NFIB: Small business hiring is up, number of qualified candidates is down

Hiring sign
Sixty percent of small business owners are looking to hire, but where are the qualified candidates? (zakokor/iStock/Getty Images Plus)

Fully 60% of U.S. small businesses were “hiring or trying to hire” in July—a six-point increase over June, based on a poll of 10,000 owners conducted for the National Federation of Independent Business Jobs Report and released Aug. 3.

Indeed, the number of U.S. small business owners who said they planned to fill openings last month exceeded those with plans to cut their staffs by 19 percentage points on a seasonally adjusted basis, the NFIB data established.

That’s the highest level of proposed hiring since 1999—however, they may not find it so easy to attract the right people for the jobs. Eighty-seven percent of owners who hired or tried to hire reported difficulty finding qualified workers. Nineteen percent of owners cited the difficulty of finding qualified workers as their single most important problem—up four points from June.

And with the qualified candidates missing in action, “the tight labor market is driving up costs for small employers,” said NFIB Chief Economist Bill Dunkelberg in a formal NFIB statement. “More than a quarter of all owners reported raising wages in July, and the pressure was especially high in the construction industry.”

A separate NFIB survey completed last month identifies the reasons why qualified workers are hard to find. Among them are:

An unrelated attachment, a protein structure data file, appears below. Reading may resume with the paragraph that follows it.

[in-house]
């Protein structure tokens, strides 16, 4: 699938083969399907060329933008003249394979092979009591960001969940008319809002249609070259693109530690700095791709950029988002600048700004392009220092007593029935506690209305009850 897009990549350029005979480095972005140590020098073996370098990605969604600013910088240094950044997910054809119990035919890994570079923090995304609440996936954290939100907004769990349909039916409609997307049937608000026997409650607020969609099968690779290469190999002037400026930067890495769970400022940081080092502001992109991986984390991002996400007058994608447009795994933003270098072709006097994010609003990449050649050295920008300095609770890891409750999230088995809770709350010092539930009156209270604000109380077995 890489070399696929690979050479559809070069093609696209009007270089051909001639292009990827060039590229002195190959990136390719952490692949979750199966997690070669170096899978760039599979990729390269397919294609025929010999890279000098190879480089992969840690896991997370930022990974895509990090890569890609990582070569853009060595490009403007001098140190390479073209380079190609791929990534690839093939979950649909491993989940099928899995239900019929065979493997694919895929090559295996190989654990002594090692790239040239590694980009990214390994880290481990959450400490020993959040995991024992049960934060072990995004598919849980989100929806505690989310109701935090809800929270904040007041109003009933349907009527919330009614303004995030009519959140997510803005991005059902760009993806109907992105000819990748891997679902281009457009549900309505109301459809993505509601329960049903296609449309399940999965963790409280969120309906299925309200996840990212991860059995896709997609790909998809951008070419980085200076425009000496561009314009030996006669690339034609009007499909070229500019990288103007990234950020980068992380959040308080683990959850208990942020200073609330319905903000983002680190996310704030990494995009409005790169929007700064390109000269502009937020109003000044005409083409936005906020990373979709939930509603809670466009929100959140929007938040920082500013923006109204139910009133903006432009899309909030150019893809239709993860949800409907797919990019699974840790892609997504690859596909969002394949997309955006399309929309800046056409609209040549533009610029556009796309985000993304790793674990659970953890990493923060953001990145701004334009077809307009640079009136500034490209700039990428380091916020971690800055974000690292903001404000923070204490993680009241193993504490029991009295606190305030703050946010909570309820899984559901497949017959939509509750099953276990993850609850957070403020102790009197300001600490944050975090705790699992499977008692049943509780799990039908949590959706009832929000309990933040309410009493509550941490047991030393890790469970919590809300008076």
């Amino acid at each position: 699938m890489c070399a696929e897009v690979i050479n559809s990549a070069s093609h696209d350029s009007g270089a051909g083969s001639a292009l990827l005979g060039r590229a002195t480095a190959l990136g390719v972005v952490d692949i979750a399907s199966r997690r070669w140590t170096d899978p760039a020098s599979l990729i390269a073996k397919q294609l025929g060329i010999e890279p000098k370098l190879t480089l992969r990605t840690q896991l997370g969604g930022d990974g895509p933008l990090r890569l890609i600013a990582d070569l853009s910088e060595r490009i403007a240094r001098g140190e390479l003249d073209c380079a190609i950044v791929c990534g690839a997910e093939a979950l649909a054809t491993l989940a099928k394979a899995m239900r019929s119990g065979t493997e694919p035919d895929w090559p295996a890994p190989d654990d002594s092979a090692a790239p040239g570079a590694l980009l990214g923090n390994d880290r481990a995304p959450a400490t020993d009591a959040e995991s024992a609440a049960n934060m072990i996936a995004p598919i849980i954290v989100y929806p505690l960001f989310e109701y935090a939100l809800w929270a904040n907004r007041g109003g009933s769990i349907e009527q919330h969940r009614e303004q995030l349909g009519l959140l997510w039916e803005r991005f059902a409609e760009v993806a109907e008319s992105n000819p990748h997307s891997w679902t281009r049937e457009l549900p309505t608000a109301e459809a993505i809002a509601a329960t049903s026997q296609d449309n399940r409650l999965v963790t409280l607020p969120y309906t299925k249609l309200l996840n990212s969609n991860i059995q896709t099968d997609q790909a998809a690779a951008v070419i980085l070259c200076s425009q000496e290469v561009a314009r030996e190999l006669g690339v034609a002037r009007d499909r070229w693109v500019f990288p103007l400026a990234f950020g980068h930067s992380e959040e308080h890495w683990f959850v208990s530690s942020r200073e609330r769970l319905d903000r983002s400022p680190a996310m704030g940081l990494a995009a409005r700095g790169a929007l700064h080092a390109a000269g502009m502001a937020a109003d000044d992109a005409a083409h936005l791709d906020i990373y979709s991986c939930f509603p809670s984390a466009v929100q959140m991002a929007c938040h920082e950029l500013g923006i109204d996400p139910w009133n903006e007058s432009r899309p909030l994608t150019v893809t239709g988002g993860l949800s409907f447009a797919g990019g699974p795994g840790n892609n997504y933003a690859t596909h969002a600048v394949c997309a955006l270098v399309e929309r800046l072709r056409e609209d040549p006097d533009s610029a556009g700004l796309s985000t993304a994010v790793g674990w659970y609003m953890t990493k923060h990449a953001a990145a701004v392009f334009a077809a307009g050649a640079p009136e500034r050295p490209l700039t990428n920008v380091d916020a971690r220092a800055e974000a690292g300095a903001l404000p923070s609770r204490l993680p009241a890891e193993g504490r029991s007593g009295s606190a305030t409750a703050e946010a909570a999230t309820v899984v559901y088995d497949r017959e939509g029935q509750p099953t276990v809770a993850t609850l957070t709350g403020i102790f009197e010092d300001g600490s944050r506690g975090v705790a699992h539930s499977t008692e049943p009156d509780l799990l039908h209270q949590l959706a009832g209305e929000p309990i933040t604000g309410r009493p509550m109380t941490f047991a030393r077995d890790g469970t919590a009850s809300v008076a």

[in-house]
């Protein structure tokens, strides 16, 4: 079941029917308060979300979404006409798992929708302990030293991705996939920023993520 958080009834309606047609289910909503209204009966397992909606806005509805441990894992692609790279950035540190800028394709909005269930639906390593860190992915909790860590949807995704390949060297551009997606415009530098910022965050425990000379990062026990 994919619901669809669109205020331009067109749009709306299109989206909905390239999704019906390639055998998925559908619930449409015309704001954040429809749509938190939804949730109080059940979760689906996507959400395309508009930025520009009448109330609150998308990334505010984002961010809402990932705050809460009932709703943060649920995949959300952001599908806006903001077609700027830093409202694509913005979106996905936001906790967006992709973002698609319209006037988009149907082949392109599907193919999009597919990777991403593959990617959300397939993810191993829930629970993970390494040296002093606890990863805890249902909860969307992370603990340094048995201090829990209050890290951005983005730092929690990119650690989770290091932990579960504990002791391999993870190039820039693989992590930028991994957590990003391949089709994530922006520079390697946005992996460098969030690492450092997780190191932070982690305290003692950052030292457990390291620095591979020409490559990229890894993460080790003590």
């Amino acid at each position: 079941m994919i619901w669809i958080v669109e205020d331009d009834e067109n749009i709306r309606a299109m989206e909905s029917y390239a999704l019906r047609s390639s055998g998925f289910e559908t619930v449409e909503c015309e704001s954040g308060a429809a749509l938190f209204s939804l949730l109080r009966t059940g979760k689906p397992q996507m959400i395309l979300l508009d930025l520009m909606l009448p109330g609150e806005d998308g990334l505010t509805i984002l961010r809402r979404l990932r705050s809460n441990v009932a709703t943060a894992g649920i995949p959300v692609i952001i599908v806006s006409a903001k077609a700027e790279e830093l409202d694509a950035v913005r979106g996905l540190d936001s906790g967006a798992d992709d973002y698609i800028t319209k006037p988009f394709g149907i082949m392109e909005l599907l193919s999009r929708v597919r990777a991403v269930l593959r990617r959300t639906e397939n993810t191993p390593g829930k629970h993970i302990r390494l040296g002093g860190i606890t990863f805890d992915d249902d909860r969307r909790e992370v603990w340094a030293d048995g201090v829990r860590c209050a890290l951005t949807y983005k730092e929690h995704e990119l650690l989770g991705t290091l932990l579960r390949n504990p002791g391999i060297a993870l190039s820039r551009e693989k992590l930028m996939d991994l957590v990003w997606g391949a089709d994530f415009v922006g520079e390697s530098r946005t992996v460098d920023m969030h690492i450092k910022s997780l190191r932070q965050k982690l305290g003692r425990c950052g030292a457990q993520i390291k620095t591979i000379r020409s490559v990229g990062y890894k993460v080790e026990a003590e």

• Lack of specific skills,

  • Weak work history,

  • Poor social skills and

  • Unrealistic wage expectations.

“Thirty five percent of owners reported jobs they couldn’t fill in July,” said Dunkelberg. “That’s a five-point increase from the previous month and the highest reading since 2001. The tight labor market is good for employees, but it’s becoming a problem for businesses that can’t find enough workers to satisfy customer demand.”

Job openings were most frequently reported in construction, manufacturing and nonprofessional services.

Finally, looking at all U.S. jobs, the Labor Department reported on Aug. 4 that the economy added 209,000 positions in July—up over expectations. Job gains occurred in food services and drinking places, professional and business services, and healthcare.  

Total nonfarm payroll employment increased by 209,000 in July, and the unemployment rate was little changed at 4.3%, the U.S. Bureau of Labor Statistics reported.